Paul Cox, partner and head of our intellectual property team gives 10 issues to consider to protect their intellectual property rights in China.

Oscar Wilde once said that "imitation is the sincerest form of flattery" and similar sayings are often repeated in China. One such saying comes from Shanghai which is that "we can copy everything except your mother".  

There have been several high profile cases where well-known companies have had their intellectual property rights acquired by third parties in China, which has led to a variety of problems in exporting products from the country or selling their own products in China.  Most recently, a Beijing court ruled that a small leather accessories maker can use the iPhone name on certain leather accessories sold in the country and there is nothing Apple can do to prevent this third party from using the name. The reason for this is that the third party held a trade mark registration for iPhone covering leather and imitation leather goods.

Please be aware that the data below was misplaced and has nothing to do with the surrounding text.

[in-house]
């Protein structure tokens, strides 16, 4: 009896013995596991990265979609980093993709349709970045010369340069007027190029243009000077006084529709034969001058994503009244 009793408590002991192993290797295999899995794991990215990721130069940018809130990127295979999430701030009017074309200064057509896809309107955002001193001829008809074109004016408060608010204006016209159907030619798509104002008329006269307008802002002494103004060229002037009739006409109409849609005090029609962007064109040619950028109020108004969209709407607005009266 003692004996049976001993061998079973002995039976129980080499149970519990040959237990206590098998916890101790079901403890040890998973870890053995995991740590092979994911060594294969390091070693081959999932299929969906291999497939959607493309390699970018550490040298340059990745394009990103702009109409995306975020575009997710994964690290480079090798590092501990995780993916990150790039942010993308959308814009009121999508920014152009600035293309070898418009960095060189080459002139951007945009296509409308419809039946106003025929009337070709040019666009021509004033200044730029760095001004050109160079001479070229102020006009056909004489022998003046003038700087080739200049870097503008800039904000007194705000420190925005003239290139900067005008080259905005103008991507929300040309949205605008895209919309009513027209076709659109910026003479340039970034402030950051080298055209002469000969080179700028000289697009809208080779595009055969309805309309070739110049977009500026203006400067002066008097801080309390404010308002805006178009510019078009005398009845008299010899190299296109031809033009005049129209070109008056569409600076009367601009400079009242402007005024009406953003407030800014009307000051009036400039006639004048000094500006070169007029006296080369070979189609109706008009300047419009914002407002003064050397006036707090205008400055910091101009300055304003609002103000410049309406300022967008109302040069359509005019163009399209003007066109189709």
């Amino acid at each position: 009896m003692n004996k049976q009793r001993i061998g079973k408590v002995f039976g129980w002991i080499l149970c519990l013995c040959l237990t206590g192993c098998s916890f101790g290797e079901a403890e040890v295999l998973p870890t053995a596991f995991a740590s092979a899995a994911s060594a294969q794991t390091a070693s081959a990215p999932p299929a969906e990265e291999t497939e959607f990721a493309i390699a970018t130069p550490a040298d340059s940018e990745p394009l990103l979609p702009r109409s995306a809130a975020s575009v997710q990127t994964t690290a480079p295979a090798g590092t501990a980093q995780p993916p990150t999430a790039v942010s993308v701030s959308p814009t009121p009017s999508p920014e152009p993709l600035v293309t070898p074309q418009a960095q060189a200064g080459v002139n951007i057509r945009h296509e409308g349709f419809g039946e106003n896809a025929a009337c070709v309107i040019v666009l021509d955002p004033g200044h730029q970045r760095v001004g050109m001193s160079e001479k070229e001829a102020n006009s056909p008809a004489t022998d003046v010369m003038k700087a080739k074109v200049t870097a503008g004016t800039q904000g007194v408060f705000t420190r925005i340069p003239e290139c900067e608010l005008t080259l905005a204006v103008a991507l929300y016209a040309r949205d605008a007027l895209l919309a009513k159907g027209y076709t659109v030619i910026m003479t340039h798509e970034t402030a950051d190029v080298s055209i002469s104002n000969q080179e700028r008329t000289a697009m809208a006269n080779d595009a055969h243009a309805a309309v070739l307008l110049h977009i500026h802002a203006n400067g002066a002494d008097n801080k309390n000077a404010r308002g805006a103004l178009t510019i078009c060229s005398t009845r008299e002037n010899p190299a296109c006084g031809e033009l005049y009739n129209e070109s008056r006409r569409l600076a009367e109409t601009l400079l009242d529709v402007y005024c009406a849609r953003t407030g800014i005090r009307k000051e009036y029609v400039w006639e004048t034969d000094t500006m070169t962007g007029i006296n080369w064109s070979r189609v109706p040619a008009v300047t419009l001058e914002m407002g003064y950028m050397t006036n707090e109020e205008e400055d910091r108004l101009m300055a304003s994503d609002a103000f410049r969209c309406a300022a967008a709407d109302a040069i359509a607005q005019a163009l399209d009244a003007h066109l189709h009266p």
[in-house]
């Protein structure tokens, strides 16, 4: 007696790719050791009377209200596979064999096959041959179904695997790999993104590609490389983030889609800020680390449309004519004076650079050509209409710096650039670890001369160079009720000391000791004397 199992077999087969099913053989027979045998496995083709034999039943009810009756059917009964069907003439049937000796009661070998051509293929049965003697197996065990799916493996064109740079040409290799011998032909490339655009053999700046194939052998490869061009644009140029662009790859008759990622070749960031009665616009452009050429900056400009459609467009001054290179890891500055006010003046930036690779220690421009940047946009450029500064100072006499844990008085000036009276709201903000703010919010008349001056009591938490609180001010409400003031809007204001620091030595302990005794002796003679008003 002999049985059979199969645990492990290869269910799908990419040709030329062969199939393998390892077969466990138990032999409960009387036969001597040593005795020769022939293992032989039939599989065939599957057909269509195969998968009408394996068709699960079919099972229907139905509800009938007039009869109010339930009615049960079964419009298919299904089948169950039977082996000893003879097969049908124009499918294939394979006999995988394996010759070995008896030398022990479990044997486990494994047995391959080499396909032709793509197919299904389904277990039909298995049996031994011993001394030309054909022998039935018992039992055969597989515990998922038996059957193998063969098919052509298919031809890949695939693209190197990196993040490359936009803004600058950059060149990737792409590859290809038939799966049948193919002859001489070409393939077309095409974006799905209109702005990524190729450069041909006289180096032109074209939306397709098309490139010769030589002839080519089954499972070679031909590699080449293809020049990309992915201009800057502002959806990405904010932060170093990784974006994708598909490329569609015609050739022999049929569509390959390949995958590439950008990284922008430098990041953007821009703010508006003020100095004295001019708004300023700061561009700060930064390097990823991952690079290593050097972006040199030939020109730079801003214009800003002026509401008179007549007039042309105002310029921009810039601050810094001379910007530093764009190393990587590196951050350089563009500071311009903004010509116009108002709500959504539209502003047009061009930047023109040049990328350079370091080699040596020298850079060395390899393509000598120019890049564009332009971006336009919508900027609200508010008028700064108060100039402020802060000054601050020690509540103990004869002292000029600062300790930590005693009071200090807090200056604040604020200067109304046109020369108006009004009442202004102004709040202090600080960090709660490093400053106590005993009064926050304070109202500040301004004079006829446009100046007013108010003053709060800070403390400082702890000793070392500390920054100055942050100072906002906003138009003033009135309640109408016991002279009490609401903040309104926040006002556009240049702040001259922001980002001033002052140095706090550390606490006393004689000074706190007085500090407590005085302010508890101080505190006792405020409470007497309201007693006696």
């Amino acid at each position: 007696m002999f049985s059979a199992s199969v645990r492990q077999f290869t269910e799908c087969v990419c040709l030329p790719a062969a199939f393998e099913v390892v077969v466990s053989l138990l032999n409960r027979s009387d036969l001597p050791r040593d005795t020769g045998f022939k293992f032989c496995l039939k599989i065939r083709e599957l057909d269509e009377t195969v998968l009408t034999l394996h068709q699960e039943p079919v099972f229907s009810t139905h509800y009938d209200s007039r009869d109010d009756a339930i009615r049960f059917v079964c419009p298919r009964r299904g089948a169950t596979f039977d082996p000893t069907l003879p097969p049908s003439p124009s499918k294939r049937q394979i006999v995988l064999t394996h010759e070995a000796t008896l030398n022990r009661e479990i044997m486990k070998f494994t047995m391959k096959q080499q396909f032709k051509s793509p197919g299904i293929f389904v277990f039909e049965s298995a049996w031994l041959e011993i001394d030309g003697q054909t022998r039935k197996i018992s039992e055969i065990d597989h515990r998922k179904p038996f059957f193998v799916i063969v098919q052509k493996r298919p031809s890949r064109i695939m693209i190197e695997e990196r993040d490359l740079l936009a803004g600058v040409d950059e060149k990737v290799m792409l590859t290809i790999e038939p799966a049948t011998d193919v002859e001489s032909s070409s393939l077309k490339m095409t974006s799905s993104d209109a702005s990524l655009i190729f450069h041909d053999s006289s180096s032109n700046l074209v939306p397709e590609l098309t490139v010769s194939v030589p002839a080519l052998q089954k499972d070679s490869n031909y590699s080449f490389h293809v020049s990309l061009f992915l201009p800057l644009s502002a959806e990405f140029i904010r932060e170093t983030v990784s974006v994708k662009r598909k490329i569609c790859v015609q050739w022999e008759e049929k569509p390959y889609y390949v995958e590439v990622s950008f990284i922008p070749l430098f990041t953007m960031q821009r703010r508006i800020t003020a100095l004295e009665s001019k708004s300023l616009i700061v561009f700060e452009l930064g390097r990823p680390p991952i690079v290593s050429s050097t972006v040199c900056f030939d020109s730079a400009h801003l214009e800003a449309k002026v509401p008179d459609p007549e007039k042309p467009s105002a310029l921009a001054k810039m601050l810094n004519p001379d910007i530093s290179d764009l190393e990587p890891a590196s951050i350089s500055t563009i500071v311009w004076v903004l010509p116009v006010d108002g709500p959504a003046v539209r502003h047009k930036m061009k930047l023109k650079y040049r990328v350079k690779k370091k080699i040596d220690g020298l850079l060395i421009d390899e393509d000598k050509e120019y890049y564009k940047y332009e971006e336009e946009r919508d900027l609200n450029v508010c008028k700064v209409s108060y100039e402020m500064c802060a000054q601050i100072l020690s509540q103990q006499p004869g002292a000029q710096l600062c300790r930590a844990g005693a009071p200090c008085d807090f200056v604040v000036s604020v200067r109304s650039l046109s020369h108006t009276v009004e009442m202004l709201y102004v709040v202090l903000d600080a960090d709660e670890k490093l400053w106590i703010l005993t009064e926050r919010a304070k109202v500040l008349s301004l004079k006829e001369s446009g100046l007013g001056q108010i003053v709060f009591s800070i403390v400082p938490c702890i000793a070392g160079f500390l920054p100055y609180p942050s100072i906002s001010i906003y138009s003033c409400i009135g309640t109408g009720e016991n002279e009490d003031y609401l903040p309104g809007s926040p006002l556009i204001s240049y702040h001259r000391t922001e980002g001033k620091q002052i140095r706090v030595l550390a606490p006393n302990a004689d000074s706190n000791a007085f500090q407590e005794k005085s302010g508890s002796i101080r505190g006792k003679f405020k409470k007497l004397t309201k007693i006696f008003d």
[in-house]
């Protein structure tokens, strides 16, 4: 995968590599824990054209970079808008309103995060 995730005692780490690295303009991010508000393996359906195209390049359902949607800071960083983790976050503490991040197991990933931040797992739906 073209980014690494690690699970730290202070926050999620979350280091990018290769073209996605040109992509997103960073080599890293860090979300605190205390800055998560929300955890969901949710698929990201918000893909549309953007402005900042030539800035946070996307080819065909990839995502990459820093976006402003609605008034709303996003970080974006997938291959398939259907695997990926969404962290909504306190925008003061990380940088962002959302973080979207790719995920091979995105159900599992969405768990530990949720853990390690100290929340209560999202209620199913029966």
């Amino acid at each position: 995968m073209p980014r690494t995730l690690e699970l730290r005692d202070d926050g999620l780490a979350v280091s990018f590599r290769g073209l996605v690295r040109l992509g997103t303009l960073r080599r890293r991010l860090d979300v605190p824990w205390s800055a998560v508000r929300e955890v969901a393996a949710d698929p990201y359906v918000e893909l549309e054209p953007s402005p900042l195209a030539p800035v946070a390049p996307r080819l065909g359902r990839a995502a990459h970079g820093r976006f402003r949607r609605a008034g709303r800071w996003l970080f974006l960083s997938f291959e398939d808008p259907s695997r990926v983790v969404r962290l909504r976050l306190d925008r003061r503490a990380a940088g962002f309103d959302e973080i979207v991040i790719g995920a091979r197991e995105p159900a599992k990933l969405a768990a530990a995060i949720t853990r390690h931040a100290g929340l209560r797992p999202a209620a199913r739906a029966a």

In addition, there is the flood of counterfeit products from China which causes significant issues for brand owners in Europe not to mention the various look-a-like shops branded as Tommy Welai (Tommy Hilfiger) or shops with an upside down Nike "Swoosh" for example.    

So, what should you do to protect your intellectual property rights in China?